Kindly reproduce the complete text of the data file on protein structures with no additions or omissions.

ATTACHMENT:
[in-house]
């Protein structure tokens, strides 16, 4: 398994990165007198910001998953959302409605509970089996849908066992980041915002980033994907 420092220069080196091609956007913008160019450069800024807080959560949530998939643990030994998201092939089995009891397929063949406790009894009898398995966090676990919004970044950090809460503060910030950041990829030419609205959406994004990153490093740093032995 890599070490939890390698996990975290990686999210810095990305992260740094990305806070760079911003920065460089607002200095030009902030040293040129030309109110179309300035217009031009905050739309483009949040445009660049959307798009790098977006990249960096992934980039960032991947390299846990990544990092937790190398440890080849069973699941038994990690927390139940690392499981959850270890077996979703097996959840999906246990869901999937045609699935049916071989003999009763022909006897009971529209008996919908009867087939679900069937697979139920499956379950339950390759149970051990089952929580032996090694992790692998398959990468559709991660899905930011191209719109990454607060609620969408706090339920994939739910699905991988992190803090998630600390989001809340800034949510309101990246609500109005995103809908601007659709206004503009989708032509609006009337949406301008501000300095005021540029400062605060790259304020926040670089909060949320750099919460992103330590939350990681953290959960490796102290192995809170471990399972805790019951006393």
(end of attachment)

[in-house]
């Protein structure tokens, strides 16, 4: 398994990165007198910001998953959302409605509970089996849908066992980041915002980033994907 420092220069080196091609956007913008160019450069800024807080959560949530998939643990030994998201092939089995009891397929063949406790009894009898398995966090676990919004970044950090809460503060910030950041990829030419609205959406994004990153490093740093032995 890599070490939890390698996990975290990686999210810095990305992260740094990305806070760079911003920065460089607002200095030009902030040293040129030309109110179309300035217009031009905050739309483009949040445009660049959307798009790098977006990249960096992934980039960032991947390299846990990544990092937790190398440890080849069973699941038994990690927390139940690392499981959850270890077996979703097996959840999906246990869901999937045609699935049916071989003999009763022909006897009971529209008996919908009867087939679900069937697979139920499956379950339950390759149970051990089952929580032996090694992790692998398959990468559709991660899905930011191209719109990454607060609620969408706090339920994939739910699905991988992190803090998630600390989001809340800034949510309101990246609500109005995103809908601007659709206004503009989708032509609006009337949406301008501000300095005021540029400062605060790259304020926040670089909060949320750099919460992103330590939350990681953290959960490796102290192995809170471990399972805790019951006393």